As you pull your boots and heavy coat out of the back of your closet, you should start thinking about preparing your dog for winter, too. Despite all that fur, it’s important to spend a little extra time on dog health care to keep your pet warm and safe in the winter.
Winterizing Your Pet
The best way to keep your pup warm and dry is by limiting time outdoors. Of course, all dogs need to venture out at some point, but make sure that it’s never for too long, and that he or she is always supervised. Try using a sweater or coat to keep your dog from losing body heat if he or she is small or has short hair. If you’ll be spending a lot of time walking in snow or on icy paths, consider using dog booties to keep his or her paws from freezing and to help with slippery surfaces. Dog booties can also protect your pooch’s paws from damage due to corrosive road salt.
If your home is a little on the chilly side in the winter, try getting your pooch a thermal mat. These handy things work like a space blanket, but instead of looking like a weird sheet of tin foil, they are cushioned and comfortable. Enourage your dog to stay in warmer parts of the house by leaving his or her bed and toys in a warm area.
Winter days are shorter and darker, so swap out your regular collar for a reflective one, or add a tag with LED lights to make sure your dog can be spotted easily. If your dog is reluctant to wear protective gear, you might need to spend some time training him or her to use it. Start by putting it on for just a few minutes, and then slowly lengthen the time. Treats and praise can also help your dog get comfortable in his or her winter gear.
Keeping Your Dog Healthy
The best dog health care starts with prevention. Luckily, you can take some simple steps to ensure that your dog stays as healthy as possible this winter. If the cold weather keeps you and your pup indoors and less active, you’ll need to find some alternative forms of exercise to help him or her stay fit. If you have enough space inside your home, play games like fetch to get your dog moving. You can also try something a little more unconventional: yoga moves with your dog.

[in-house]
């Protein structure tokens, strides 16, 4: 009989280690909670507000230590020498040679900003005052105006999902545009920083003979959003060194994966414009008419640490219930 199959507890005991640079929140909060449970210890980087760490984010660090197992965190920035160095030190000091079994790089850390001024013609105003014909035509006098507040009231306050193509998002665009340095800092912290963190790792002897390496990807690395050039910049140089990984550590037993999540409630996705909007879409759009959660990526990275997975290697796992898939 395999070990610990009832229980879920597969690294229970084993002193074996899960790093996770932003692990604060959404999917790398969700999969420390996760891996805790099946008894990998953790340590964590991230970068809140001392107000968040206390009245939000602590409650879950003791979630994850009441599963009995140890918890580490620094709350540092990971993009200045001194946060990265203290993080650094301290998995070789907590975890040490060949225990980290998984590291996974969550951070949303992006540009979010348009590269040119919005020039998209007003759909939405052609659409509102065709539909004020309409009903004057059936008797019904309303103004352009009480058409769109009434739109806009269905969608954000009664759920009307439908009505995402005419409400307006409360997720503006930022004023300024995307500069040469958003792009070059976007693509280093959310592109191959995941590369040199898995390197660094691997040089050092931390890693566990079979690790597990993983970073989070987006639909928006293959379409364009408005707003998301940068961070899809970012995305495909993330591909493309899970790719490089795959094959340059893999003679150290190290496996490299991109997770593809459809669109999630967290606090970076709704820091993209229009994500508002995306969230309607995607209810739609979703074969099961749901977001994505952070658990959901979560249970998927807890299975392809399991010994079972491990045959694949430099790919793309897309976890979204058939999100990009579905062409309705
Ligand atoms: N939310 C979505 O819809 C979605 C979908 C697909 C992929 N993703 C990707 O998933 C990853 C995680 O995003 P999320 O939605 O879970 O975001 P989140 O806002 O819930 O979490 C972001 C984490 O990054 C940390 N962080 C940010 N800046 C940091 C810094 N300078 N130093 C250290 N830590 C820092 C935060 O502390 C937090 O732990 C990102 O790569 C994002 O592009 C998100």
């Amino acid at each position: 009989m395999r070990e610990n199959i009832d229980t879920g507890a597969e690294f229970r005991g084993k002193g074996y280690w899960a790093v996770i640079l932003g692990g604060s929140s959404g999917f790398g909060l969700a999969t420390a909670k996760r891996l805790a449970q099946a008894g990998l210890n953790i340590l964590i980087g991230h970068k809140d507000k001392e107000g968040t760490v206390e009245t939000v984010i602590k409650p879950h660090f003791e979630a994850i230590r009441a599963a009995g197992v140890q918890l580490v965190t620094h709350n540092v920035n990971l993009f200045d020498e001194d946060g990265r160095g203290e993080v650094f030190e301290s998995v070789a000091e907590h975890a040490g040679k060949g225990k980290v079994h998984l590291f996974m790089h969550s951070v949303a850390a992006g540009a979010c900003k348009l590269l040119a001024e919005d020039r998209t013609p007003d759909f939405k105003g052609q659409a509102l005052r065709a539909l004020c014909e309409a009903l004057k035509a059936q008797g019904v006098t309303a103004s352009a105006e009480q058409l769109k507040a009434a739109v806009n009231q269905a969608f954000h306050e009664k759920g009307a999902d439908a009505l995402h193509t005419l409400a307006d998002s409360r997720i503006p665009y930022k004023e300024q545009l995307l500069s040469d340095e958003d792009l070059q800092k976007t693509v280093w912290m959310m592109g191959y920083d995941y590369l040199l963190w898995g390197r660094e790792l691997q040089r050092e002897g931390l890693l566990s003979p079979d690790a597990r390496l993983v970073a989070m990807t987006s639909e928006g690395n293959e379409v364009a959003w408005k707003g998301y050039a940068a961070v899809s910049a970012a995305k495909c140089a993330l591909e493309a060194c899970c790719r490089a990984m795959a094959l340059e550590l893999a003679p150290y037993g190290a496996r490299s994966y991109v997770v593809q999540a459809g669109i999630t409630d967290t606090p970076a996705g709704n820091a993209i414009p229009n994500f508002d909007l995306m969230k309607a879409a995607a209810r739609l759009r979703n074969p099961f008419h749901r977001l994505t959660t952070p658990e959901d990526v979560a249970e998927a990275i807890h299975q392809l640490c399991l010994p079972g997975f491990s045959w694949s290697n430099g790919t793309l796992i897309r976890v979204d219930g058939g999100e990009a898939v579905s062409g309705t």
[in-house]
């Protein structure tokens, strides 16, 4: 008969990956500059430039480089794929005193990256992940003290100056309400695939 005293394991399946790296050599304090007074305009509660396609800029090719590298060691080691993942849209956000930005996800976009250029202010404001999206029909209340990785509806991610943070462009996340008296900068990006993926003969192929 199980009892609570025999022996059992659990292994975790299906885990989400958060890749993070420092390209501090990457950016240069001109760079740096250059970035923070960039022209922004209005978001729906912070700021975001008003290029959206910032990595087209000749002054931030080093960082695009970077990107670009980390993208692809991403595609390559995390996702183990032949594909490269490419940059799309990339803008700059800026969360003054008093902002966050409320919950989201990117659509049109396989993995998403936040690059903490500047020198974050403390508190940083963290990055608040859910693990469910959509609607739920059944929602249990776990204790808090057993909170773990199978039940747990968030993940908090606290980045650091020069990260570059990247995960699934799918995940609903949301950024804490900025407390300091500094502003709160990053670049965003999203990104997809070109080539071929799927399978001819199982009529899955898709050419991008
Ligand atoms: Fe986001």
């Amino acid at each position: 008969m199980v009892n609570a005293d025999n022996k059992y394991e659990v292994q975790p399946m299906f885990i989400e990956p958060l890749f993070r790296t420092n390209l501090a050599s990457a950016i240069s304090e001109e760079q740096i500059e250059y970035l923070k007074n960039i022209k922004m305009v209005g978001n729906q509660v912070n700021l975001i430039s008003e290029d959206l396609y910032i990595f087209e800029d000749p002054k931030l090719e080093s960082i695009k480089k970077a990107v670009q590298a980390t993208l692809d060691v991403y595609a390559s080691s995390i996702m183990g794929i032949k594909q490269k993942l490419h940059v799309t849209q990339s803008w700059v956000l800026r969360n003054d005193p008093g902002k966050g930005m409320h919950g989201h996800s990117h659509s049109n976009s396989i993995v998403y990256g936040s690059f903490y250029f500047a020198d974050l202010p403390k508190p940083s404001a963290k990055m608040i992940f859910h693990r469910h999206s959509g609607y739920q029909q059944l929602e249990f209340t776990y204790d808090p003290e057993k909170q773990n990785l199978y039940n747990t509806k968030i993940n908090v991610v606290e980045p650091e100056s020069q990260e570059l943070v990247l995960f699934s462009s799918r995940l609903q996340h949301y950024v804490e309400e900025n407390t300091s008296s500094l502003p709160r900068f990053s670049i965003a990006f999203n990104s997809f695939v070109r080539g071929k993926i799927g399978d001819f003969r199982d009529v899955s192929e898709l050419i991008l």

Keeping your dog’s diet healthy and well-balanced is just as important as exercise when it comes to preventive care. There are a variety of factors that go into choosing the best food, like age and weight; but if your dog is used to being extremely active outdoors, and you slow down a great deal during the winter, you might want to talk to your vet about whether you should adjust your pup’s diet.
Hydration is also important in the winter, when the air can be a lot drier with heaters running indoors. Make sure your dog’s water bowl is always full of fresh water, especially when you leave the house for the day.
When It’s Time to See a Vet
No matter how many preventive steps you take, your pup can still get sick. Seeking medical attention at the first sign of illness is the best way to ensure your dog bounces back quickly and is ready to cuddle and play again. From petMD, here are some symptoms of hypothermia that warrant a visit to the vet:
- shallow breathing
Medical care for pets can be expensive, but don’t let cost get in the way of proper care for your dog. Using pet health insurance through the TotalChoice™ Voluntary Benefits Program is a great way to minimize out-of-pocket costs so that you can afford to keep your pup healthy all winter and throughout the whole year. For more information, refer to this plan information sheet.
By taking precautions before heading outdoors, making sure your dog stays active and adjusting his or her diet, you’ll be able to keep your pup safe and warm this winter.